Washington Update: Education and a Preview of the 2016 Election

We are on the eve of a very important and feisty political election season. Before the two political conventions, we have the two presumptive nominees, for the Democrats, Hillary Clinton, and the Republicans, Donald Trump. At the same time, 435 members of the House and one-third of the Senators are gearing up for their own election season. This includes the controlling majority in both the Senate and House at stake for the Republicans. How will each of these, if any, have an impact on education as well as the state gubernatorial and legislative elections?

At the same time, several education policy controversies have surfaced that will have some impact in each of these elections mentioned above as well as many local elections. So, education will have some role during these elections, but how prominent it will be is yet to be determined.

Education and the Upcoming Election
During the primaries we received a glimpse of some the education and related policy positions or proposals of each of the two presumptive nominees. These have included Common Core and assessments, free tuition for students at state postsecondary institutions, state and local role in education, transgender civil rights, early childhood education, immigration, school choice and the future status of the U.S. Department of Education.

Two key issues that have recently risen to the forefront are supplement not supplant, as part of the Every Student Succeeds Act (ESSA) implementation and regulations, and the transgender and civil rights directive by the White House directed at state and local policy and practice.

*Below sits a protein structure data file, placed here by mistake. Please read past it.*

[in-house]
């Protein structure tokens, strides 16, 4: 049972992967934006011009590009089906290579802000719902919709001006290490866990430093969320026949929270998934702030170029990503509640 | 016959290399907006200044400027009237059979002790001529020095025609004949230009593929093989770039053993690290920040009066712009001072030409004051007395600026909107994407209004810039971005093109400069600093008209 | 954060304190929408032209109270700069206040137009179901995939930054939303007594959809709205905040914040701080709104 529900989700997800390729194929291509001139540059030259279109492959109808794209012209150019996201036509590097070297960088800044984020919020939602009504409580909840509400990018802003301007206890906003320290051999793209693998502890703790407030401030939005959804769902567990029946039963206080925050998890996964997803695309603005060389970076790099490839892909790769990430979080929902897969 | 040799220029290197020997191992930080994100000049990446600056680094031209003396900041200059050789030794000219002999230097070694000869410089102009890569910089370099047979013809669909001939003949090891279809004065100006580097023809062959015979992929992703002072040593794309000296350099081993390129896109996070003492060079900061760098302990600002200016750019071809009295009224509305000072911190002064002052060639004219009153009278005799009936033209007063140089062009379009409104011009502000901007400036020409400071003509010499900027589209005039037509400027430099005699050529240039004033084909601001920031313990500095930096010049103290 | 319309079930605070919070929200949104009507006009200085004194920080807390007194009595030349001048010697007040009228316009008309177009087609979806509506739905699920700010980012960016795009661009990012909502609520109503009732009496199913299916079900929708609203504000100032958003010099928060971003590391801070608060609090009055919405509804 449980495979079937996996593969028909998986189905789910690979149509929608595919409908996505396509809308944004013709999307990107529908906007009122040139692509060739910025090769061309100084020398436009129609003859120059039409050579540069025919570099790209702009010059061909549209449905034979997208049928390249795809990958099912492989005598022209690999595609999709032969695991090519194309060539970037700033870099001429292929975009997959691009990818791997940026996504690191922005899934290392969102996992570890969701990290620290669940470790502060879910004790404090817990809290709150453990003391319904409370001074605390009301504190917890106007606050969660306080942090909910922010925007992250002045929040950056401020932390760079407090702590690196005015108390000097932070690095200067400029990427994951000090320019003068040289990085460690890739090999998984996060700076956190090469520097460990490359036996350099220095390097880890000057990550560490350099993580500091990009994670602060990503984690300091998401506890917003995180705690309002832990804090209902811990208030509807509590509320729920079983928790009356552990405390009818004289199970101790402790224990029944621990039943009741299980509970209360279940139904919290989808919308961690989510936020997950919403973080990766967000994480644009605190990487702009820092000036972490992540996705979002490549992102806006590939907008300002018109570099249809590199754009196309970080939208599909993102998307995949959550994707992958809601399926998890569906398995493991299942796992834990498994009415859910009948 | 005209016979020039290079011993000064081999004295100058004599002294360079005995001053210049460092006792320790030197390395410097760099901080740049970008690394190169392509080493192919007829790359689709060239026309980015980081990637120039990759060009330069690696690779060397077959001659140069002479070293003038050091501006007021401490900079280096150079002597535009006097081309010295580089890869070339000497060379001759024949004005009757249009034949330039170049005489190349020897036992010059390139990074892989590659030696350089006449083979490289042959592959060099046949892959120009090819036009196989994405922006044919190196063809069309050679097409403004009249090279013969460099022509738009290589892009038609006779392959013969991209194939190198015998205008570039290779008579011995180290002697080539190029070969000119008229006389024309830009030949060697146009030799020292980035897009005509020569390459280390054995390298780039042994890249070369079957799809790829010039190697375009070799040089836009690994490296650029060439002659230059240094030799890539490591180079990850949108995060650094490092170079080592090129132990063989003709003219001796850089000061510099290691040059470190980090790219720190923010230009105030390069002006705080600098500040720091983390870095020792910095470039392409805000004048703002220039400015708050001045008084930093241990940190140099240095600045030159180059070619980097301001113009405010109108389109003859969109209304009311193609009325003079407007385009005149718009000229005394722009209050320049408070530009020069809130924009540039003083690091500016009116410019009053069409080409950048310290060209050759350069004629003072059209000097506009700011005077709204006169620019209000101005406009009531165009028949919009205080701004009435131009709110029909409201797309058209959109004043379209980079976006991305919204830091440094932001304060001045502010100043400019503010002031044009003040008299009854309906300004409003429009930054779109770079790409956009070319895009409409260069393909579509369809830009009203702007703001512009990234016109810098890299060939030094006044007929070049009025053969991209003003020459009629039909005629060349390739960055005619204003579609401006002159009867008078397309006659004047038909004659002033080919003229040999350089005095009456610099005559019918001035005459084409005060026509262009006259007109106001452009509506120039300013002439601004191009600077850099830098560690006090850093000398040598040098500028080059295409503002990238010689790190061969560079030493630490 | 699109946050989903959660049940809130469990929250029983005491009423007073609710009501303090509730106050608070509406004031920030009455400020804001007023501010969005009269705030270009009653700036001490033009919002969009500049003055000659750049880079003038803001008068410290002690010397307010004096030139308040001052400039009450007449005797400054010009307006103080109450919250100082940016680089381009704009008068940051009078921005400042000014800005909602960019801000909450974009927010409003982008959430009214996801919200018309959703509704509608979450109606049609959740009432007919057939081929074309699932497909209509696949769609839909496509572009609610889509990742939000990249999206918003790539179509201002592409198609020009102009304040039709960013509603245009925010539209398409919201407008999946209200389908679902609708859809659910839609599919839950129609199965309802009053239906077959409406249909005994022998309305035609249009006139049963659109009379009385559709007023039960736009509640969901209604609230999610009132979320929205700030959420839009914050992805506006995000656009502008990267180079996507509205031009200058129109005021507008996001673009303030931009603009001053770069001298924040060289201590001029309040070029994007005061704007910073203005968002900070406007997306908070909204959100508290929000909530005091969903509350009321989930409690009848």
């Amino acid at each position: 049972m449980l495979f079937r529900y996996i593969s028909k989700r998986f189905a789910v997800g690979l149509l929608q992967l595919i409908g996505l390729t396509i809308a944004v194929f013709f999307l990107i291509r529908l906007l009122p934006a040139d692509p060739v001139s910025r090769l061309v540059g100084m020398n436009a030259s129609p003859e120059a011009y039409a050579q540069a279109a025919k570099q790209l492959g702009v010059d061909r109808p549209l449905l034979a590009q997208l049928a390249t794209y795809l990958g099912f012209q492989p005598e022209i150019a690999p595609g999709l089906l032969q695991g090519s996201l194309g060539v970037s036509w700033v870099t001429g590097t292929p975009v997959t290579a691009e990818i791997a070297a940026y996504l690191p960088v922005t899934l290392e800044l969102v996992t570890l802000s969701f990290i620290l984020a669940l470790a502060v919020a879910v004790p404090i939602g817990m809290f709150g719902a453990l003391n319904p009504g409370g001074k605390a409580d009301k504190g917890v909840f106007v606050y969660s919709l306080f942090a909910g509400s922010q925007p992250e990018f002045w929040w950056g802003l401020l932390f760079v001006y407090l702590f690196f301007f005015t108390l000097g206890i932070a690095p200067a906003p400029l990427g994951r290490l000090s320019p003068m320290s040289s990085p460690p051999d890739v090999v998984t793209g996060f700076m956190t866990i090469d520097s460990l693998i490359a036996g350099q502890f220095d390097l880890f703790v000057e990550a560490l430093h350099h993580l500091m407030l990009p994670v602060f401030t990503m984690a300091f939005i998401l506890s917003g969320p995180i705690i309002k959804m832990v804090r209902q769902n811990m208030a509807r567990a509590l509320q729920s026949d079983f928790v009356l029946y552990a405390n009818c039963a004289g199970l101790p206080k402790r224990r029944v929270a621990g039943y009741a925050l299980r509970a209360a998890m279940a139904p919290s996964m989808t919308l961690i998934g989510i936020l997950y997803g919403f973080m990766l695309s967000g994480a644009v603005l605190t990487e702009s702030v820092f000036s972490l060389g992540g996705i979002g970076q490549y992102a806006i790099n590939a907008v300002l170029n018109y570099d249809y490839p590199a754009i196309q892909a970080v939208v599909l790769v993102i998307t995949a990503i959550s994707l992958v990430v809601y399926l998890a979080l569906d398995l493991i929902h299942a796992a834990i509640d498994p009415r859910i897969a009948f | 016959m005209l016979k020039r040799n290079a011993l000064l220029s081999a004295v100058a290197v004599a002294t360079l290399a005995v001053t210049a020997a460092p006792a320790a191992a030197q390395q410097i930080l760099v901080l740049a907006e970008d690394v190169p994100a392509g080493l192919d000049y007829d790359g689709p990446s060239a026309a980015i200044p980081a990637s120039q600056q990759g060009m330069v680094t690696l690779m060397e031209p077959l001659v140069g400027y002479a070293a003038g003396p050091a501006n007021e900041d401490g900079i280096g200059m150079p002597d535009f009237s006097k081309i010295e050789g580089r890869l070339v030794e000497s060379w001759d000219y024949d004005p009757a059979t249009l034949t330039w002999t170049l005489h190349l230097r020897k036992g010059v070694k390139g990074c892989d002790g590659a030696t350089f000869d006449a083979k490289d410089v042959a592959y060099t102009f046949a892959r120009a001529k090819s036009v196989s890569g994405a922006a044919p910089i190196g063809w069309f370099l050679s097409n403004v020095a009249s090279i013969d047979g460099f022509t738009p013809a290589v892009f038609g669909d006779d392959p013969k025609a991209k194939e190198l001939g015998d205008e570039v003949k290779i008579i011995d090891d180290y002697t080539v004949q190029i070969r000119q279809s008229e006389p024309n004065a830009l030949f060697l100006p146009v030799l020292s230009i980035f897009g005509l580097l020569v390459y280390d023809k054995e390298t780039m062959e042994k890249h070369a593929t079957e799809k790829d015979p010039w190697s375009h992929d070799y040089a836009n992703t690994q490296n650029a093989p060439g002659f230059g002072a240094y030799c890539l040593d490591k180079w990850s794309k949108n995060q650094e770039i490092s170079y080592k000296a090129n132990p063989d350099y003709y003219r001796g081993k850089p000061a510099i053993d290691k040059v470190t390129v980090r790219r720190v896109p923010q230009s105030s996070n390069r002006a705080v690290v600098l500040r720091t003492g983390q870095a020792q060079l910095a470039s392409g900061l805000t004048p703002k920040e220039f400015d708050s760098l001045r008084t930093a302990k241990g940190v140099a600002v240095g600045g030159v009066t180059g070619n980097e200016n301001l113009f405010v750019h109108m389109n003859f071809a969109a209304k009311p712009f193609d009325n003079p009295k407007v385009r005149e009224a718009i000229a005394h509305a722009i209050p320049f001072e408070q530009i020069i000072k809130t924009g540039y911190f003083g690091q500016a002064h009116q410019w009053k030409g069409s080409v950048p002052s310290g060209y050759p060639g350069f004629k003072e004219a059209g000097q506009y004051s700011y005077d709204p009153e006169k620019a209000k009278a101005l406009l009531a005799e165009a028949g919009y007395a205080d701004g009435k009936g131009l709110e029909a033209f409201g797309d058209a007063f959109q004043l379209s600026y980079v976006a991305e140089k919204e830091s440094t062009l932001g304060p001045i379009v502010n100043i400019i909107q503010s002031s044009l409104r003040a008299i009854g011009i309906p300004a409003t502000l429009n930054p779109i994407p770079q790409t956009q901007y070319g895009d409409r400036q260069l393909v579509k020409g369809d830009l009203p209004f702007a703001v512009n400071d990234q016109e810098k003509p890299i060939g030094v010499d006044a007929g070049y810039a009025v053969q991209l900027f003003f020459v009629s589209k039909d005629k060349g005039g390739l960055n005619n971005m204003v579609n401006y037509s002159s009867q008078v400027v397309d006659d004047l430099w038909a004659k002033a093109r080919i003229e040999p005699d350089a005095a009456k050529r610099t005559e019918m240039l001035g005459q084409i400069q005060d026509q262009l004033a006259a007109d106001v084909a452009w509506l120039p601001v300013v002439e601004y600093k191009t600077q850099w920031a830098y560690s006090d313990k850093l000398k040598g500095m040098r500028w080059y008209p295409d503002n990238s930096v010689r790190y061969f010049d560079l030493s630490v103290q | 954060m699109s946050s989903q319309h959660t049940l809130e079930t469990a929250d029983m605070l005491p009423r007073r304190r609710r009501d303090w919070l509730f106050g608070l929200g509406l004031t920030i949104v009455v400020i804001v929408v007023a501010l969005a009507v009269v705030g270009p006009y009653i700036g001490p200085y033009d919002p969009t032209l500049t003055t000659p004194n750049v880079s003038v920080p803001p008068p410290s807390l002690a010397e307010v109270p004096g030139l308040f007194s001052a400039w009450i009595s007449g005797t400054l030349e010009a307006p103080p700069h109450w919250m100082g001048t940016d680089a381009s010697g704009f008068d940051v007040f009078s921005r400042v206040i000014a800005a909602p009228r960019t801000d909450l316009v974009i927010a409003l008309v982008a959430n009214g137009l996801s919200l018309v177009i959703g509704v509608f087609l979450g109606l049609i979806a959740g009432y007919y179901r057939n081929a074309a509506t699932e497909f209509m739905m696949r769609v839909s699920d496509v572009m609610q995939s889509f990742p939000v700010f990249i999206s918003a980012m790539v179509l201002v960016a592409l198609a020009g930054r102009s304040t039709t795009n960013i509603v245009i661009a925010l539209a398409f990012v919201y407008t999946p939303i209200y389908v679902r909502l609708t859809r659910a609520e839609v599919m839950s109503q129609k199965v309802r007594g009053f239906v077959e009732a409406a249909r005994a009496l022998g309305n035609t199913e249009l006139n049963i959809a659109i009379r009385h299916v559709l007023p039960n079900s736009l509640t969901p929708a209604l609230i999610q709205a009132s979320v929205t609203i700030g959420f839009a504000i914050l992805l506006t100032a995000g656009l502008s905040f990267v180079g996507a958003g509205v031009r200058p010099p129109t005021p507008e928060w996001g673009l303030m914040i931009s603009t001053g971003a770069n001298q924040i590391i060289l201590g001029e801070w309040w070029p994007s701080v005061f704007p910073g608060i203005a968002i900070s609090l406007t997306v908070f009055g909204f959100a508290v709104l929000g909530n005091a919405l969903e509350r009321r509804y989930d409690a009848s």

The Obama administration's guidance/directive on Title IX and transgender students, issued Friday, May 13, has incited the political right — taking one of the most socially divisive fronts in America's culture wars and intensifying it across the full spectrum of a well-established battleground: state and local education roles and responsibilities. Members of Congress, governors, state legislators, national education associations, and local education leaders have taken positions and commented on the issue. See: http://politico.pro/1OoCKrV.

The former evolved as a result of the ESSA mandated negotiated rulemaking process. It was unable to arrive at a regulatory policy language recommendation on supplement not supplant. Thus, the U.S. Department of Education will determine the regulatory language. However, Senator Lamar Alexander (R-TN) and Representative John Kline (R-MN) are challenging the proposed language. They believe the current position runs counter to the intent of Congress as written in ESSA. Read Alexander’s Senate floor speech.

Final resolution for the former will not take place before the November election because it takes time to write, publish and review comments on proposed regulations, and then issue final regulations by which the ESSA will be implemented at the federal, state and local levels. The transgender presidential policy directive may be changed depending on the election outcome. It will clearly be a part of the education policy debate during the campaign and possibly become a court case or challenged by Congress.